It was the image Hill chose to display during a tribute show to John-Michel Basquiat in Harlem in 2011. But to his dismay, the image was considered so offensive, it was covered with a cloth.
“It broke me up. They said ‘There are kids here. We don’t need that to be seen.’ It hurt because I was crying during the time I made the picture,” Hill said.
Hill packed up the picture and never put it on display again until he showed his Mosaic Master-Pieces collection for the first time this month in Atlanta in honor of Black History Month.
The month-long exhibit at the Douglas Stratton Photography Studio on Atlanta’s Westside features a number of Hill’s mosaic works many of which explore themes in black history and black culture.
“This is American history even though people call it Black history,” Hill said. “I was trying to create and show that there is a way out of this turmoil and hate. We have to find the way out through self-esteem.”
Religion, slavery, poverty and self-love are all subjects that Hill tackles in his work.
A trip to Ghana several years ago, inspired a series of photographs and mosaics that show children laughing and learning. He wanted people to see the faces of the children who were poor but unashamed, he said.
Another set of images shows children of different races that Hill met at shelters and feeding programs in New York.
Beginning with a drawing, Hill painstakingly places tiny bits of hand-cut paper onto cardboard until they explode into a fully formed picture. He has been asked to teach his technique to others, but he says it would be too hard to teach something he himself doesn’t fully understand.
“When you don’t know what you are going to do next, how are you going to teach anyone? If anyone wants to learn my technique they will have to sit and watch and then do it for themselves,” Hill said.
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High school was the first time Hill had access to paints, canvases and other tools to create art. He was one of few black students at the school and credits his gift of gab with getting him through. He ended up earning an equal opportunity scholarship to attend St. Francis College after which he returned to Fort Greene to teach.
But Hill wanted to open his own school, so he started modeling to make more money. He became one of the top black male models in New York City earning up to $15,000 a day. He was in commercials and on billboards around the world. The ads portrayed him as a refined gentlemen with cigarettes, alcohol, a high-powered career and lots of women, but Hill remained at heart an artist.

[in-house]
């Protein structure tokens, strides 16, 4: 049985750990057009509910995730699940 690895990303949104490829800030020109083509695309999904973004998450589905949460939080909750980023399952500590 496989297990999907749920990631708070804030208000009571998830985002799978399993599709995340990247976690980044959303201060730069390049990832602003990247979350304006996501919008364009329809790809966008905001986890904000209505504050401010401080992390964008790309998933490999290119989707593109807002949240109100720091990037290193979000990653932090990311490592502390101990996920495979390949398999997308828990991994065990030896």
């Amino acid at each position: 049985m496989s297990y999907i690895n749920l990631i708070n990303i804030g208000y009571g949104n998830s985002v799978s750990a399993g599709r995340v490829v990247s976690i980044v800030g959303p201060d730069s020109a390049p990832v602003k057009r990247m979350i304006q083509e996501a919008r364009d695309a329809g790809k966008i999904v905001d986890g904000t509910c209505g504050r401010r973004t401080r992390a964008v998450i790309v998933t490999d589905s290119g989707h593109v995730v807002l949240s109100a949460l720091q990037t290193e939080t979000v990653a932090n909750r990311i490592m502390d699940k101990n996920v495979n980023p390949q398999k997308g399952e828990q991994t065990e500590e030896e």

His personal life often suffered at the expense of his dreams. Through multiple marriages and a feeling that something wasn’t right, Hill felt he needed to get his soul back. He moved into St. Anne’s Shelter in Brooklyn and began working with the homeless.
“The bottom line was this is what my life was. It was with the homeless and dealing with their struggle,” said Hill. When St. Anne’s closed, Hill decided to open his own shelter. He purchased a home in Brooklyn for $150,000 with plans to support women and children as well as men, but he admits he made a few missteps. Not requiring residents to sign contracts left him vulnerable to their whims.
By 2012, Hill had left it all behind and moved to Atlanta. He returned to teaching but he still hopes to open Jim Hill House, a shelter for the homeless.
So he continues creating his Mosaic Master-Pieces which retail as low as $1,500 and up to $50,000, in the hopes that he will raise enough money to fulfill his dream.
His latest projects include the recently completed “Birth of the Angry Black Woman,” a series on slavery and his new book, “Historical Blues” which features 100 of his artworks and the stories that inspired them. Hill also has plans to work with local organizations that are interested in using paper cutting to soothe anxiety and stress.
When people see his work, he wants them to see history, hope and self-esteem from one man’s perspective. “I had to go through all these walks to create those pictures,” he said. “They were all created out of my pain.”
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